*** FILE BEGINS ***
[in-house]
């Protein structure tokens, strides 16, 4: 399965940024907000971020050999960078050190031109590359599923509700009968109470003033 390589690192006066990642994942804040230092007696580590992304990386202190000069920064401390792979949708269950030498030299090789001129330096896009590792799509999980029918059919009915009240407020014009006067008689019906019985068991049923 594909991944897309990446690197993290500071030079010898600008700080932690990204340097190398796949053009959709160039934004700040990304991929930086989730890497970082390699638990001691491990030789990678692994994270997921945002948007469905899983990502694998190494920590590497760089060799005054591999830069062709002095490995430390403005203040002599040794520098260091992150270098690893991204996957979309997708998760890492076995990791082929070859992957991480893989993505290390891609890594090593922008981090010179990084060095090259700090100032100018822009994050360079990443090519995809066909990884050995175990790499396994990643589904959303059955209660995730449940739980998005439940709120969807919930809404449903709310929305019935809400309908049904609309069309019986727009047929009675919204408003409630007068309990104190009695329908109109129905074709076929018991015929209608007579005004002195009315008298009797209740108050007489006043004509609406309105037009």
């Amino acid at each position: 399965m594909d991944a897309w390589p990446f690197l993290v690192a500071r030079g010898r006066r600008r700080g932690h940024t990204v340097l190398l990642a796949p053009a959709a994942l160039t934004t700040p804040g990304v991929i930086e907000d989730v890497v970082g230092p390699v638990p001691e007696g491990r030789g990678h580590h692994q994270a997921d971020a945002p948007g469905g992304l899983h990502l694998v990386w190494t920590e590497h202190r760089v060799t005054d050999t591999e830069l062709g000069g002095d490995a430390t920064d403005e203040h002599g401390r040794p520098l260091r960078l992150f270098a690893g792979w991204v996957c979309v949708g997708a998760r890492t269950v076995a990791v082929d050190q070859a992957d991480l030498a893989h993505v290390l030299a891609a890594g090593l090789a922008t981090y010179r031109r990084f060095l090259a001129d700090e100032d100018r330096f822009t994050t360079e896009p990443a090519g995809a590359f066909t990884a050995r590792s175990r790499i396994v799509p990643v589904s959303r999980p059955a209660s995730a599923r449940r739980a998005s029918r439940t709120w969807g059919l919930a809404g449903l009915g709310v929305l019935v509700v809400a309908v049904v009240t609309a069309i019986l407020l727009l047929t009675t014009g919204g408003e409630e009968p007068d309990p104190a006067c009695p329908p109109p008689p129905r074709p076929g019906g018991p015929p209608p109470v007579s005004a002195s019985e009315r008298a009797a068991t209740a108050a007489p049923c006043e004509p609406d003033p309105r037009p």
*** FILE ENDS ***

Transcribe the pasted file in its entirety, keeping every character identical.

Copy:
[in-house]
């Protein structure tokens, strides 16, 4: 399965940024907000971020050999960078050190031109590359599923509700009968109470003033 390589690192006066990642994942804040230092007696580590992304990386202190000069920064401390792979949708269950030498030299090789001129330096896009590792799509999980029918059919009915009240407020014009006067008689019906019985068991049923 594909991944897309990446690197993290500071030079010898600008700080932690990204340097190398796949053009959709160039934004700040990304991929930086989730890497970082390699638990001691491990030789990678692994994270997921945002948007469905899983990502694998190494920590590497760089060799005054591999830069062709002095490995430390403005203040002599040794520098260091992150270098690893991204996957979309997708998760890492076995990791082929070859992957991480893989993505290390891609890594090593922008981090010179990084060095090259700090100032100018822009994050360079990443090519995809066909990884050995175990790499396994990643589904959303059955209660995730449940739980998005439940709120969807919930809404449903709310929305019935809400309908049904609309069309019986727009047929009675919204408003409630007068309990104190009695329908109109129905074709076929018991015929209608007579005004002195009315008298009797209740108050007489006043004509609406309105037009």
């Amino acid at each position: 399965m594909d991944a897309w390589p990446f690197l993290v690192a500071r030079g010898r006066r600008r700080g932690h940024t990204v340097l190398l990642a796949p053009a959709a994942l160039t934004t700040p804040g990304v991929i930086e907000d989730v890497v970082g230092p390699v638990p001691e007696g491990r030789g990678h580590h692994q994270a997921d971020a945002p948007g469905g992304l899983h990502l694998v990386w190494t920590e590497h202190r760089v060799t005054d050999t591999e830069l062709g000069g002095d490995a430390t920064d403005e203040h002599g401390r040794p520098l260091r960078l992150f270098a690893g792979w991204v996957c979309v949708g997708a998760r890492t269950v076995a990791v082929d050190q070859a992957d991480l030498a893989h993505v290390l030299a891609a890594g090593l090789a922008t981090y010179r031109r990084f060095l090259a001129d700090e100032d100018r330096f822009t994050t360079e896009p990443a090519g995809a590359f066909t990884a050995r590792s175990r790499i396994v799509p990643v589904s959303r999980p059955a209660s995730a599923r449940r739980a998005s029918r439940t709120w969807g059919l919930a809404g449903l009915g709310v929305l019935v509700v809400a309908v049904v009240t609309a069309i019986l407020l727009l047929t009675t014009g919204g408003e409630e009968p007068d309990p104190a006067c009695p329908p109109p008689p129905r074709p076929g019906g018991p015929p209608p109470v007579s005004a002195s019985e009315r008298a009797a068991t209740a108050a007489p049923c006043e004509p609406d003033p309105r037009p």